Meet MRF Author: Rosalie Ham

The brilliant author of worldwide sensation The Dressmaker is coming to Mudgee for this year's cracking Readers' Festival. Rosalie's novels have sold over 150,000 copies in Australia and around the world, with The Dressmaker becoming an award-winning film starring Kate Winslet and Liam Hemsworth. Her latest book is The Year of the Farmer.

Rosalie is the headline speaker at our Long Lazy Lunch on Sunday 18 August, hosted by Alice Grundy at The Cellar By Gilbert - a sell-out event if ever we saw one! You can also catch her at the From Page to Screen and Stage panel on Saturday 17 August.

We caught up with Rosalie to ask her all the important questions (and a few fun ones) ahead of her debut at MRF.


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What book/author has had the biggest impact on your career?

Most of them, but in particular Jane Austen’s Pride and Prejudice. Austen’s humour, wit and observant eye was a revelation to me as a young teenager. Also, her luminous female characters, the suspense, intrigue, love, hurt and the triumphs of everyday drama in a small community spoke of the universal. That story helped me understand the way I saw things.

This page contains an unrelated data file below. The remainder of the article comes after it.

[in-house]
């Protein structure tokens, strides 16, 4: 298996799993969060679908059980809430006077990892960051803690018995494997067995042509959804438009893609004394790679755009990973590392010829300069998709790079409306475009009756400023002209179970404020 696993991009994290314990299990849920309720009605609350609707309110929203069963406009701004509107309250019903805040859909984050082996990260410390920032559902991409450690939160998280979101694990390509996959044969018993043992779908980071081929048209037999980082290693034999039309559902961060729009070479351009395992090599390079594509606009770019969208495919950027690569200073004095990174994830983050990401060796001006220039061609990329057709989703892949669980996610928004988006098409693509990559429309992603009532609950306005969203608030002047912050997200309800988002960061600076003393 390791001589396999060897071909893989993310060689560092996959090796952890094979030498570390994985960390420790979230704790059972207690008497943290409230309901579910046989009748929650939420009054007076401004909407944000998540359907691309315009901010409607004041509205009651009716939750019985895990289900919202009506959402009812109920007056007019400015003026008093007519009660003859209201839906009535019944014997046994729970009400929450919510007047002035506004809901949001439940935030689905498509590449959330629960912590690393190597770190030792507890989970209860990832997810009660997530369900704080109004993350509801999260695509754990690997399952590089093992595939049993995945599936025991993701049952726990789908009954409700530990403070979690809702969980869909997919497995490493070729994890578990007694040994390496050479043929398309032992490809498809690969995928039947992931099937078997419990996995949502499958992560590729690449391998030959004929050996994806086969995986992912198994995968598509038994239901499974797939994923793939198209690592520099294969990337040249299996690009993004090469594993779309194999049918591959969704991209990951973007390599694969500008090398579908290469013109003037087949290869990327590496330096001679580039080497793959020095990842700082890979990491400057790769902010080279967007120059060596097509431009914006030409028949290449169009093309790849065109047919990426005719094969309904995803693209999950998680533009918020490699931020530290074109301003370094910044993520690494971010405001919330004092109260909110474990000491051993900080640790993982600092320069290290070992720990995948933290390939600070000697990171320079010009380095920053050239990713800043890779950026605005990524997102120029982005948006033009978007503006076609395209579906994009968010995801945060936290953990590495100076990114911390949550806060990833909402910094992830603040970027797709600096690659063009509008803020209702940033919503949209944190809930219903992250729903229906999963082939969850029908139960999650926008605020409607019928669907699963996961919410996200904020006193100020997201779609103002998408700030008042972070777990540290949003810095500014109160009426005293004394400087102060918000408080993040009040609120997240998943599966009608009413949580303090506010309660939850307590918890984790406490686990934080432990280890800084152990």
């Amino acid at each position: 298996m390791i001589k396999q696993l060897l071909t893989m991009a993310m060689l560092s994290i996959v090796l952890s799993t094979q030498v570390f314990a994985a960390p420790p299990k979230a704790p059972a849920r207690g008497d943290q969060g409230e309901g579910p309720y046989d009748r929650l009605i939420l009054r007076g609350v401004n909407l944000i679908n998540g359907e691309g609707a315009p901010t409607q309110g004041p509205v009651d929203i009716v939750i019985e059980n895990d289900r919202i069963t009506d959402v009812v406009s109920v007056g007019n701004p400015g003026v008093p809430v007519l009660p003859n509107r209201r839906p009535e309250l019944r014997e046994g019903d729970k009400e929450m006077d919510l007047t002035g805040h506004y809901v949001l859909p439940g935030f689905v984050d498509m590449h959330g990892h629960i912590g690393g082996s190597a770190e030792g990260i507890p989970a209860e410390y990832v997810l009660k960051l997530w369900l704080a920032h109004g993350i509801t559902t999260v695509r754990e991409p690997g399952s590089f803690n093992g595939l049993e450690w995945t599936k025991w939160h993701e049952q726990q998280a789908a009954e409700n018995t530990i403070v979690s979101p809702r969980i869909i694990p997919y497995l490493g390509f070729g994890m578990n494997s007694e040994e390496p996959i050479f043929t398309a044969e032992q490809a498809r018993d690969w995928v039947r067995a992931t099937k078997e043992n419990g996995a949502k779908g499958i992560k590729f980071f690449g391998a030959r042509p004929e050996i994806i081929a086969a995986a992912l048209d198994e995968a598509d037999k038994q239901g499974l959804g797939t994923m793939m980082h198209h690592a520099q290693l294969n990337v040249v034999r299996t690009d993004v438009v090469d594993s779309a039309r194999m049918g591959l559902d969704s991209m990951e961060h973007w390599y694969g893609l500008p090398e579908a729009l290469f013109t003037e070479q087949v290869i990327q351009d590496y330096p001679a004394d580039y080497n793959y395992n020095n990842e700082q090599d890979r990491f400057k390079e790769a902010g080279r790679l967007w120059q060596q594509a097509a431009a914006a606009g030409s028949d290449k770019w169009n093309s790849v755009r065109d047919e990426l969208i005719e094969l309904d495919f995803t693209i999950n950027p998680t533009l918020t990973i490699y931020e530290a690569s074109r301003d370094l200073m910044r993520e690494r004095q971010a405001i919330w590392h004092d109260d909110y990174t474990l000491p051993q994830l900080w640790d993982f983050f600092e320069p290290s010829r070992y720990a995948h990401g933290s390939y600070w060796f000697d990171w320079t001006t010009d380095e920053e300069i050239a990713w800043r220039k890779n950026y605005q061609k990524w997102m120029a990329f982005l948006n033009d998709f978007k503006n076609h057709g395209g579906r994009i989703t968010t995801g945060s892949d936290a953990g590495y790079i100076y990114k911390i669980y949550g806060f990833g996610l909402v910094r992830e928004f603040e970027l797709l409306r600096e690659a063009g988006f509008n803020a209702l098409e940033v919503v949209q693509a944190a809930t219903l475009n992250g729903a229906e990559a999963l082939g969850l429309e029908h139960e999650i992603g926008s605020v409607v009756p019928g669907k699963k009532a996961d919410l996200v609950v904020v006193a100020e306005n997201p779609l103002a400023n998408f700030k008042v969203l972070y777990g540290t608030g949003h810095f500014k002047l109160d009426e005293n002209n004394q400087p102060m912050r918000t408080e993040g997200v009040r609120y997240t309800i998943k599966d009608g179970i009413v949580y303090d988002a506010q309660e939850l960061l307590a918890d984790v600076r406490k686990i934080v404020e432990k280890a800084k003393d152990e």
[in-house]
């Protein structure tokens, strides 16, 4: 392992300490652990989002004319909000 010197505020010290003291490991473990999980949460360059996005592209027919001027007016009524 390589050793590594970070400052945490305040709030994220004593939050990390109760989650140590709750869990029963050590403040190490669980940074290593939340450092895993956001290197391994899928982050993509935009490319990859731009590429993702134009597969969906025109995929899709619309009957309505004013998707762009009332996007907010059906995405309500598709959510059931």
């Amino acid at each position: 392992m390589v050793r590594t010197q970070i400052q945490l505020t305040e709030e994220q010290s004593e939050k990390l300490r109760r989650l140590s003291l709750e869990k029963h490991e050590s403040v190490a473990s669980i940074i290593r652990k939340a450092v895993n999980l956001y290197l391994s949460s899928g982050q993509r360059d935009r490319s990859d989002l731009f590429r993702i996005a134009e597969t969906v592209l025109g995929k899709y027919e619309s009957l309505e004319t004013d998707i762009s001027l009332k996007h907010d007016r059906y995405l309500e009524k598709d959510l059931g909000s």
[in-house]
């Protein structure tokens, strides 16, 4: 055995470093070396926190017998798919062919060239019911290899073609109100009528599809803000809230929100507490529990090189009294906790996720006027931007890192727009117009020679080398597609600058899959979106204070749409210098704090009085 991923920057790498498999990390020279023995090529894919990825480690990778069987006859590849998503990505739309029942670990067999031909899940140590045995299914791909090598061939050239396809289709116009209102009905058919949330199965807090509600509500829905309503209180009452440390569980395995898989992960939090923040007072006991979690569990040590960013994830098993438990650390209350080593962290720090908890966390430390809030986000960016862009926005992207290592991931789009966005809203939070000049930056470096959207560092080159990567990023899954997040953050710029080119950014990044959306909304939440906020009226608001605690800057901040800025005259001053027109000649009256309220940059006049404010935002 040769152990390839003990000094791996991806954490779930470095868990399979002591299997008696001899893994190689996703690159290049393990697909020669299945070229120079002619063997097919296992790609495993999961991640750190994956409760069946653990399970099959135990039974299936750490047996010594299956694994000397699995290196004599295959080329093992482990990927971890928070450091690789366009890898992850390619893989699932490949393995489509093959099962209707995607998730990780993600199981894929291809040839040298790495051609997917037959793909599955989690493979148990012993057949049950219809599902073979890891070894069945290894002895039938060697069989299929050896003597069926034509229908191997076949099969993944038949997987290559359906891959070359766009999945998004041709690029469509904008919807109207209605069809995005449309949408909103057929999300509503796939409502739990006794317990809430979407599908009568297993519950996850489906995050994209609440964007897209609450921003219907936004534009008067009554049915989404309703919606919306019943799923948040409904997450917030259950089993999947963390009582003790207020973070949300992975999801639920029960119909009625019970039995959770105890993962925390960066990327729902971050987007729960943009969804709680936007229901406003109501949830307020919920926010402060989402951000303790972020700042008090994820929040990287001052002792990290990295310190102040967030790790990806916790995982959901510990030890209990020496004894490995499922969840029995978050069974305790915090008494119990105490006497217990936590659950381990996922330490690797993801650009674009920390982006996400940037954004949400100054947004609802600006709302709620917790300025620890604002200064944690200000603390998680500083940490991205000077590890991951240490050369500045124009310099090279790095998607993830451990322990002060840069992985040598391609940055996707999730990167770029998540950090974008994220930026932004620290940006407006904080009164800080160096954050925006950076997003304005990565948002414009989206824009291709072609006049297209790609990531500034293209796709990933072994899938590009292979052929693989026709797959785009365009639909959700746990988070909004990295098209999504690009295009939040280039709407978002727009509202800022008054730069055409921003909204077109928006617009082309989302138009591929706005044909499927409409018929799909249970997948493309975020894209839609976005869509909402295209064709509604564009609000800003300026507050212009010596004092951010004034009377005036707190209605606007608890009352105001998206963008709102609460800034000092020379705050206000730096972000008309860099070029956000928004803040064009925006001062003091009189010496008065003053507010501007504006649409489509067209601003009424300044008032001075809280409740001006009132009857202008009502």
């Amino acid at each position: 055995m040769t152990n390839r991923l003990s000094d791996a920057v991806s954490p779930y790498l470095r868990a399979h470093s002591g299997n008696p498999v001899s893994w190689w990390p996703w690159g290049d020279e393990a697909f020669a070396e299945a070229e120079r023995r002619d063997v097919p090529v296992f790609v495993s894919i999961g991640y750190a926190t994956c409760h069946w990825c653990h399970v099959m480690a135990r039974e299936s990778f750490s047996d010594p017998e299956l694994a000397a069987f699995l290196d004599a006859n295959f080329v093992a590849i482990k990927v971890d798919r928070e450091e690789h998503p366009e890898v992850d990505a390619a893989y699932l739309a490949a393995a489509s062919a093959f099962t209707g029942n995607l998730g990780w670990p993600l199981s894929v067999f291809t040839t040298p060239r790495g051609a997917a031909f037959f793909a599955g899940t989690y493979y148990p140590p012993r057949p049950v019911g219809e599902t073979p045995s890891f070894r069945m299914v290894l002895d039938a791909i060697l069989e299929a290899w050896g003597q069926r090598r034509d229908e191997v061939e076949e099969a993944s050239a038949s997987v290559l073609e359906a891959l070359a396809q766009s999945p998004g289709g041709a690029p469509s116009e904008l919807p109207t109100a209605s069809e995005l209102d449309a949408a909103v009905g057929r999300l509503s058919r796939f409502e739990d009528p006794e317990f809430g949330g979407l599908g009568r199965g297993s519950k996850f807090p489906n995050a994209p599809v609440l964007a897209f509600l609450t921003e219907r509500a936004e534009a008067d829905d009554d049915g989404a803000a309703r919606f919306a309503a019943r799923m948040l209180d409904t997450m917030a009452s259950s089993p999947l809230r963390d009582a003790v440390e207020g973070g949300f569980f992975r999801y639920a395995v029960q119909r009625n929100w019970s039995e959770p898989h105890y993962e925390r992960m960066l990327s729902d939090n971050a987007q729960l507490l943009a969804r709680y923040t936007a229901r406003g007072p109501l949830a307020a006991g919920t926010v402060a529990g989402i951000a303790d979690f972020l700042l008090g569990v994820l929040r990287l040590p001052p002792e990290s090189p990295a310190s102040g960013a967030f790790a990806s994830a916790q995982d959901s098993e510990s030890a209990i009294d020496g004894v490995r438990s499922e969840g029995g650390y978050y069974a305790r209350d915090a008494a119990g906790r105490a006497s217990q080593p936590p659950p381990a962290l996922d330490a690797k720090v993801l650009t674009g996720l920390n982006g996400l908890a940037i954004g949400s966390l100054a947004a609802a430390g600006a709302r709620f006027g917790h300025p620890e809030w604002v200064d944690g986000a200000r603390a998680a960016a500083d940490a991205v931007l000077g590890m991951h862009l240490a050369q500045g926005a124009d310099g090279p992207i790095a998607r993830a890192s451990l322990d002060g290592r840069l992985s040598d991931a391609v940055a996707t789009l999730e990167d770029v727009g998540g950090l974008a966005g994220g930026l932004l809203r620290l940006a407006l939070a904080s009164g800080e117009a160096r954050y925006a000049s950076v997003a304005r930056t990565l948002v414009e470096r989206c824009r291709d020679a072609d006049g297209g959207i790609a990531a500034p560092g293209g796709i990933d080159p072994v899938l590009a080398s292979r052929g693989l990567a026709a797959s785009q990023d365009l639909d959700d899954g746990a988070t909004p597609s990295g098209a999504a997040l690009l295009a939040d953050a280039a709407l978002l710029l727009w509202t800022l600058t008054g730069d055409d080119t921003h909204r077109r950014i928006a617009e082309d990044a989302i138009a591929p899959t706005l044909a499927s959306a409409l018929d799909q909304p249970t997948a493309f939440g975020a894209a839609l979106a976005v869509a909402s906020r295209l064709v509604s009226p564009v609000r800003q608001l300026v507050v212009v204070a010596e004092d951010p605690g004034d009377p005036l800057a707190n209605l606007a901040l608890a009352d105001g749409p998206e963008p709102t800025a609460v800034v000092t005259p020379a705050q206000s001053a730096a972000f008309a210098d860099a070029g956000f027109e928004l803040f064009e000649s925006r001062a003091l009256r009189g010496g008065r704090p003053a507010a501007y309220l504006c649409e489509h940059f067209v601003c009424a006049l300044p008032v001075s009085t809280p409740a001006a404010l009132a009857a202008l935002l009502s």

How did you get into the writing business?

I’ve always written, for as long as I can remember, but it was the writing course at RMIT that galvanised all my writings and guided me towards the publishing industry.

What’s your ideal reading setup?

Flat on my back in bed, two specific head pillows in perfect place and a book resting on the other specific reading pillow on my chest, reading lamp just so.

Coffee or tea?

Coffee, double shot.

Kindle or Paperback?


Early riser or night owl?

A night reader, late riser.

Favourite book of all time?

I usually cite All the Pretty Horses by Cormac McCarthy but of late I’ve been captured by Amy Bloom’s White Houses. And recently when I was asked that question someone responded, ‘Wouldn’t it be the first novel you published since it started it all?’ It’s a good question.

And most importantly, what are you reading right now?

I’m at a critical stage in my writing so I’m reading stories that won’t ‘sway’ my ‘emotional arc.’ I’m enjoying This is Shakespeare by Emma Smith and Uncommon Arrangements, Seven Marriages in Literary London, 1910-1939 by Katie Roiphe.

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